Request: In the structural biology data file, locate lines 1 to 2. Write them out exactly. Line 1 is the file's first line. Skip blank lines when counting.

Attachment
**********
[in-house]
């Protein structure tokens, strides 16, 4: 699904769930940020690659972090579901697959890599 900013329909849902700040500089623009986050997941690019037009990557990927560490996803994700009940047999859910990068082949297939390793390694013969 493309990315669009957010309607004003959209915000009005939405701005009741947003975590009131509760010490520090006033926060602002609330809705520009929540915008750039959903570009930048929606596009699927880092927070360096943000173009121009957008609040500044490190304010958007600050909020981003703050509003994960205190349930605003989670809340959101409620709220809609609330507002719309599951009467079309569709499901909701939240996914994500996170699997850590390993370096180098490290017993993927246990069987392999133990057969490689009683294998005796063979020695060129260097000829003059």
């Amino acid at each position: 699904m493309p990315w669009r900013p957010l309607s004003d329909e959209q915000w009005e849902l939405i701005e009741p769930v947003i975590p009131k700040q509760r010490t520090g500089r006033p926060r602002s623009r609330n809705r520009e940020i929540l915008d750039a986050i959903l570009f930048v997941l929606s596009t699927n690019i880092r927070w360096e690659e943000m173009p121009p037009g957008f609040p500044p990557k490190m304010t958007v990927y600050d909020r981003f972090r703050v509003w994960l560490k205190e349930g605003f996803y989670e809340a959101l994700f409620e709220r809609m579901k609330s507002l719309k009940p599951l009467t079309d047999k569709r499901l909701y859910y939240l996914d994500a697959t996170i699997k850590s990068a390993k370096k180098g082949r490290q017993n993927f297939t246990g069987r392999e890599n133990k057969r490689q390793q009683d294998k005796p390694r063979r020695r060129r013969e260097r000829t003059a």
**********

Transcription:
[in-house]
């Protein structure tokens, strides 16, 4: 699904769930940020690659972090579901697959890599 900013329909849902700040500089623009986050997941690019037009990557990927560490996803994700009940047999859910990068082949297939390793390694013969 493309990315669009957010309607004003959209915000009005939405701005009741947003975590009131509760010490520090006033926060602002609330809705520009929540915008750039959903570009930048929606596009699927880092927070360096943000173009121009957008609040500044490190304010958007600050909020981003703050509003994960205190349930605003989670809340959101409620709220809609609330507002719309599951009467079309569709499901909701939240996914994500996170699997850590390993370096180098490290017993993927246990069987392999133990057969490689009683294998005796063979020695060129260097000829003059």